After being injured on the job it is recommended that you always do the following: Notify your employer that you hurt yourself.
Why? Because, even when you think you may have a minor injury, you may find out that as time progressed, so does the condition. Your delay and/or failure to report can then cause delays in getting medical care or monetary benefits; Speak with an attorney shortly after your injury.
Why? Because although you will certainly know more than the attorney about your type of work and your type of industry, in a like manner, an attorney can tell you and advise you regarding certain benefits and concerns arising from your injury that you did not even know existed. in addition they can give you an overview as to what to expect) when it comes to your rights and benefits in a Workers’ Compensation matter; Always file for SDI (State Disability) if you have any injury that is causing you to be taken off work or is preventing you from returning to work.
Why? Because SDI (paid by the Employment Development Department (EDD) will establish a claim date for your injury such that when you are eligible for SDI benefits you will have money in your account to draw from. If you wait too long to make such a claim it could adversely affect your ability to receive the benefits you would otherwise be entitled to – or at least the full benefit.
NOTE – you should file for this to establish that claim date even if you are receiving your fill Worker’s Compensation benefit to assure that you can receive SDI benefits when you qualify for such. Just to make sure that you always notify EDD of your receipt of Workers’ Compensation benefits so that you don’t receive a duplication of benefits. And, depending upon your worker’s compensation benefit rate and your SDI rate, you may be entitled to supplemental SDI monies if the SDI rate is the higher rate. Understand that in serious injury cases temporary disability payments which equate to 2/3’s of your average weekly wage up to a State maximum, can now be paid for a maximum of 104 weeks.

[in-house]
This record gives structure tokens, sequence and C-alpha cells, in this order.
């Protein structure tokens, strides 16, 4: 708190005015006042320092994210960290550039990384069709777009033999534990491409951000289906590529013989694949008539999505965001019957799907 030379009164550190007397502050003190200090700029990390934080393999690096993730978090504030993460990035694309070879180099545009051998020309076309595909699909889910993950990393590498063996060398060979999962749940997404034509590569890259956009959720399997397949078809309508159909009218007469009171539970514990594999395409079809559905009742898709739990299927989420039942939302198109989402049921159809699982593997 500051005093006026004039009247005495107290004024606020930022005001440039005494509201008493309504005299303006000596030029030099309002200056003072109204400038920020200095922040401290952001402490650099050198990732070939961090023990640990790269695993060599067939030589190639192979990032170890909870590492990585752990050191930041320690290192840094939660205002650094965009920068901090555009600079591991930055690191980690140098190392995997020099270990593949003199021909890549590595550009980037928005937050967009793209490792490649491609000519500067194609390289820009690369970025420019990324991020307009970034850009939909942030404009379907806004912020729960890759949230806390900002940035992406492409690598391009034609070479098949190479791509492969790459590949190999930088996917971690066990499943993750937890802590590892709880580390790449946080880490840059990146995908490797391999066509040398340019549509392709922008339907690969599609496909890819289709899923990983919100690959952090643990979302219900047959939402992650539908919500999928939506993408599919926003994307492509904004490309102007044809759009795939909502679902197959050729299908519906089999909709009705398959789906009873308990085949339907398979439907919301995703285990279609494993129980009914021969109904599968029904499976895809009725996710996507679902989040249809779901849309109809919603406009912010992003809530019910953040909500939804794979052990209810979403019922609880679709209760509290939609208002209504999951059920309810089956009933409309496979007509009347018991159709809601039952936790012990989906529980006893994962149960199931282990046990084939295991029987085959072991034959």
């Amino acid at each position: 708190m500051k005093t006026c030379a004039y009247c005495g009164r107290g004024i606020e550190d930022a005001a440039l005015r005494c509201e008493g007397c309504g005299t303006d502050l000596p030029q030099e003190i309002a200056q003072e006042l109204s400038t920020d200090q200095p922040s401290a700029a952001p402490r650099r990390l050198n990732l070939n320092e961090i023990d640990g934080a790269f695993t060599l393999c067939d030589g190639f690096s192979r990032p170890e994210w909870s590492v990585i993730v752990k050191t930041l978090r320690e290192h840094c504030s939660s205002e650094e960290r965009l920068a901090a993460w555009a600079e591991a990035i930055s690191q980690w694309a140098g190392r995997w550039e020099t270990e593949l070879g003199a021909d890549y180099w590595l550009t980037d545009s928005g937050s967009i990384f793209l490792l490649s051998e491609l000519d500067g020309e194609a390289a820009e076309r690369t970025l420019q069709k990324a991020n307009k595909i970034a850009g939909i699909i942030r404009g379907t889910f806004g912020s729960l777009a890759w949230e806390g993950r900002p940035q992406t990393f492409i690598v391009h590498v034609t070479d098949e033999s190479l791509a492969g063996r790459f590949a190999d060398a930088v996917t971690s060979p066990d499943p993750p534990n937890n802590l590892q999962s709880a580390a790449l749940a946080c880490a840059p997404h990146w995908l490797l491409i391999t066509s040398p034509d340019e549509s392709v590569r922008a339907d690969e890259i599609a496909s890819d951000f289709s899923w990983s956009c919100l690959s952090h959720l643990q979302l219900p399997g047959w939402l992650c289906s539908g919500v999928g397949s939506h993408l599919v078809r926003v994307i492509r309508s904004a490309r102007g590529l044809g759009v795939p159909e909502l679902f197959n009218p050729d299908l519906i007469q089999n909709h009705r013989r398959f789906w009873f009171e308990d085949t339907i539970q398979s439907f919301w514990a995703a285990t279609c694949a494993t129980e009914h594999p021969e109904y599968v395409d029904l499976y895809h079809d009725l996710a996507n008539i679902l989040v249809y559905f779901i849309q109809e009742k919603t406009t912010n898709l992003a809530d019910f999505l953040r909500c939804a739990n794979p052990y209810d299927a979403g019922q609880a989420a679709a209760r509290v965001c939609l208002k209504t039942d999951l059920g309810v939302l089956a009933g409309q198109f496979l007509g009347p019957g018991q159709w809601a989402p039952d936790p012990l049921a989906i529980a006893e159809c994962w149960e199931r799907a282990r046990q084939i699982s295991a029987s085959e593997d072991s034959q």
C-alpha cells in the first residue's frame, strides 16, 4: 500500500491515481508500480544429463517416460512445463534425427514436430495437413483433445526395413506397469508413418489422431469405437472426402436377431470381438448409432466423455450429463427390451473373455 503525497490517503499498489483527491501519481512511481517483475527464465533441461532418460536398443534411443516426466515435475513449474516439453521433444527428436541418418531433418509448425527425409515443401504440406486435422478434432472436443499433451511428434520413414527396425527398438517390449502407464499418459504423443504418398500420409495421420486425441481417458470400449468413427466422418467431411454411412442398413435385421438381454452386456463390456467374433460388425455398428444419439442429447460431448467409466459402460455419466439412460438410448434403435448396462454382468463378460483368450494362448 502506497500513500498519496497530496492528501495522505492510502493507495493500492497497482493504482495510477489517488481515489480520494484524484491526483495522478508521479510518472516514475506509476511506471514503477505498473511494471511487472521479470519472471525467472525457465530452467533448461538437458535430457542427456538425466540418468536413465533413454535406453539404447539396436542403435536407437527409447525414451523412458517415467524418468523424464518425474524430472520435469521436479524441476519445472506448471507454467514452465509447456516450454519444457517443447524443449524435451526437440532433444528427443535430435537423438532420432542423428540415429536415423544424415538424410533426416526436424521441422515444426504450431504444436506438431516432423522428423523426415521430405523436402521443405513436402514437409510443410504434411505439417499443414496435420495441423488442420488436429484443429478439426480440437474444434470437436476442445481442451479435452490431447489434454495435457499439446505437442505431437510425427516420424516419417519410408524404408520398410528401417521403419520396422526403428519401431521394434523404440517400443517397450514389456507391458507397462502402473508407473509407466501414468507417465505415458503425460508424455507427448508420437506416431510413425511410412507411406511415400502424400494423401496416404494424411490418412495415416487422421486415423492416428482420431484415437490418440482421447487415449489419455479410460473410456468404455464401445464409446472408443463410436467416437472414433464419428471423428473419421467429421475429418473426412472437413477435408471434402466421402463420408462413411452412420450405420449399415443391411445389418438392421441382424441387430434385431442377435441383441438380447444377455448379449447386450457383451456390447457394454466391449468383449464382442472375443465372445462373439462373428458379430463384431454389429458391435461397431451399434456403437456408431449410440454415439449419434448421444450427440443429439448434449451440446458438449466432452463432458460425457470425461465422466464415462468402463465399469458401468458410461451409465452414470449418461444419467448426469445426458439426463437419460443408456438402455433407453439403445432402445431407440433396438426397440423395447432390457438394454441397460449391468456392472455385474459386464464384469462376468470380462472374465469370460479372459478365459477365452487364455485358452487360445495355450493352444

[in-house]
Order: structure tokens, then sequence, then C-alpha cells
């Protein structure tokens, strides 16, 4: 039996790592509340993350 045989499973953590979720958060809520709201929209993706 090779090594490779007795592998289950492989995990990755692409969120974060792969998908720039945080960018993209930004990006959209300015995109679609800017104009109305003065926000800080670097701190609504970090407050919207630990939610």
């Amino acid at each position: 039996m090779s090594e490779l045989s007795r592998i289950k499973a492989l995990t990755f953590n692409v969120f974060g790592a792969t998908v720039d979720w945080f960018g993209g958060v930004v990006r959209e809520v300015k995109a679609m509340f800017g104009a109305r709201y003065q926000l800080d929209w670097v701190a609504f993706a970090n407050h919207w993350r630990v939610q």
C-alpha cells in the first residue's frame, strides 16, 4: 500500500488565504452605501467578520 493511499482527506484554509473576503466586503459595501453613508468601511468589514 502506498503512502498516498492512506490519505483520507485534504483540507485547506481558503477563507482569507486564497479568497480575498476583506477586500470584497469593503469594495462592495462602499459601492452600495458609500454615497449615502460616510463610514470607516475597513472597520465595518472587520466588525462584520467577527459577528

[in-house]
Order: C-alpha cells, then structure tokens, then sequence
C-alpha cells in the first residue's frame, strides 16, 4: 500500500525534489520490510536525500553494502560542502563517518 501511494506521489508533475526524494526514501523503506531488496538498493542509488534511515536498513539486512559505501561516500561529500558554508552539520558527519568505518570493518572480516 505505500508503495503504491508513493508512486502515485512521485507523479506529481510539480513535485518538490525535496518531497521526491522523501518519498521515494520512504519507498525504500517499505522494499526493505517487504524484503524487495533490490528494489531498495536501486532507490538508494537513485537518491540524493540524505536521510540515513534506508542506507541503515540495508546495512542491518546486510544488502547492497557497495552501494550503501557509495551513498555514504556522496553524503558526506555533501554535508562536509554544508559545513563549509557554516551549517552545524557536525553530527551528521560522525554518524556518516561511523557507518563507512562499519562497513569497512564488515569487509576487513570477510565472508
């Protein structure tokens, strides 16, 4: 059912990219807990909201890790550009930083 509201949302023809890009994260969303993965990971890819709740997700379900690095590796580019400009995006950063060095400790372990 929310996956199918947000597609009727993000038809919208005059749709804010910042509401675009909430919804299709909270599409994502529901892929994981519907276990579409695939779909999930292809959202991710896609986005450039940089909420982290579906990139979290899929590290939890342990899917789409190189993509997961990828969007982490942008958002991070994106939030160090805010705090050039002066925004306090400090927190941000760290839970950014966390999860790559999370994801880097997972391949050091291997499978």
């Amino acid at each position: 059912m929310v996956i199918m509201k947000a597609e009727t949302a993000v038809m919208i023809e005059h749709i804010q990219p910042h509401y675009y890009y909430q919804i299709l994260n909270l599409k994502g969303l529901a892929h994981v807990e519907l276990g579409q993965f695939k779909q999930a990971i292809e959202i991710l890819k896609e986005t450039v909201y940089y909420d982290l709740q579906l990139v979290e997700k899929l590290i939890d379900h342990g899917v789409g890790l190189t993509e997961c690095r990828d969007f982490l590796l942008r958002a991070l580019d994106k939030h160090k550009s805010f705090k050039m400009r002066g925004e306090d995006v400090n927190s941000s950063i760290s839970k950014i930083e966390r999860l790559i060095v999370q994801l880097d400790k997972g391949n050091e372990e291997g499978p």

Why? The reason you need to keep this in mind is to prepare yourself financially. For example, if your average weekly wage is such that your worker’s compensation temporary total disability benefits are paid at, for example, $1,000/week and your injury is serious enough that you receive 104 weeks of temporary disability, thereafter, in most cases your next payment will be for permanent partial disability at a rate of $290/week – and sometimes less if you have a much closer injury date. This is quite a drop in income, it’s best to be prepared! Always return to work if you can without further hurting yourself.
Why? There is no workers’ compensation injury that can make up for a lost job. Keep in mind that unlike a personal injury lawsuit, you are not entitled to compensation for “pain and suffering”, lost income, etc…
On the other hand, if you can return to work, at either your old job or a modified job, it is typically much better to do so because you are working and you can still receive a workers’ compensation settlement in addition to your income from work; If you are hurt, go to the doctor.
Why? Delays can be used against you. For example, an insurance carrier or employer may argue that you weren’t injured at all because there is a lack of medical evidence, or that the injury must have occurred elsewhere or that it is not that significant. If you want to experience these hurdles in pursuing your rights, one certain way of doing that is by not obtaining timely medical consultations or treatment.
I could go on and on, but these are some of the foremost and immediate concerns. Don’t take a chance with your injuries, report them timely, pursue timely medical care and treatment. Know your rights and what to expect. And, if you have any questions at all, contact an attorney specializing in workers’ compensation – as no question is a bad question.